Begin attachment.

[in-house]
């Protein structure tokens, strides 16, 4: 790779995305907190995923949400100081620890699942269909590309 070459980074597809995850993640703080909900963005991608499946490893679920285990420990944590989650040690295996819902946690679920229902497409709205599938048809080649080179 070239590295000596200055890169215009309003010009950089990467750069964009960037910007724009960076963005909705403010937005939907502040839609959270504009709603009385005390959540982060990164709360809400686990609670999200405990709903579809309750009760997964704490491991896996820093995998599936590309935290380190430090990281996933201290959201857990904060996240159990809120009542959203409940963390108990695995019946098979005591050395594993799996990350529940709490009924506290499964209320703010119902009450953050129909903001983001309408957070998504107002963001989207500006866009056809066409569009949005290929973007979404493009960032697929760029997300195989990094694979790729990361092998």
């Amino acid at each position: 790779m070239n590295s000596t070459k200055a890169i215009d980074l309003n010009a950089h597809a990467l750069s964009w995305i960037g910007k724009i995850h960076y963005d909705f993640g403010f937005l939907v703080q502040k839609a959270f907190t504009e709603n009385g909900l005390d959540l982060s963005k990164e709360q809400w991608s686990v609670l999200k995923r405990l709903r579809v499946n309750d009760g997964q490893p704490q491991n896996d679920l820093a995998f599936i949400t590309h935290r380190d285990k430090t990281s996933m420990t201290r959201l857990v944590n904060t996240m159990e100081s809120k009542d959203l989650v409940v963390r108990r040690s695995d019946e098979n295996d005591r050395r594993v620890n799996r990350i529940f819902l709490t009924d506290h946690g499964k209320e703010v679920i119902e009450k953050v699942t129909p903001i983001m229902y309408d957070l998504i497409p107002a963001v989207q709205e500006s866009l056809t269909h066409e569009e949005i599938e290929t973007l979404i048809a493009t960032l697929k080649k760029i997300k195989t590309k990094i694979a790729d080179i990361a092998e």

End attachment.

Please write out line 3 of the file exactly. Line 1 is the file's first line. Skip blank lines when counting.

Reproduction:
């Amino acid at each position: 790779m070239n590295s000596t070459k200055a890169i215009d980074l309003n010009a950089h597809a990467l750069s964009w995305i960037g910007k724009i995850h960076y963005d909705f993640g403010f937005l939907v703080q502040k839609a959270f907190t504009e709603n009385g909900l005390d959540l982060s963005k990164e709360q809400w991608s686990v609670l999200k995923r405990l709903r579809v499946n309750d009760g997964q490893p704490q491991n896996d679920l820093a995998f599936i949400t590309h935290r380190d285990k430090t990281s996933m420990t201290r959201l857990v944590n904060t996240m159990e100081s809120k009542d959203l989650v409940v963390r108990r040690s695995d019946e098979n295996d005591r050395r594993v620890n799996r990350i529940f819902l709490t009924d506290h946690g499964k209320e703010v679920i119902e009450k953050v699942t129909p903001i983001m229902y309408d957070l998504i497409p107002a963001v989207q709205e500006s866009l056809t269909h066409e569009e949005i599938e290929t973007l979404i048809a493009t960032l697929k080649k760029i997300k195989t590309k990094i694979a790729d080179i990361a092998e």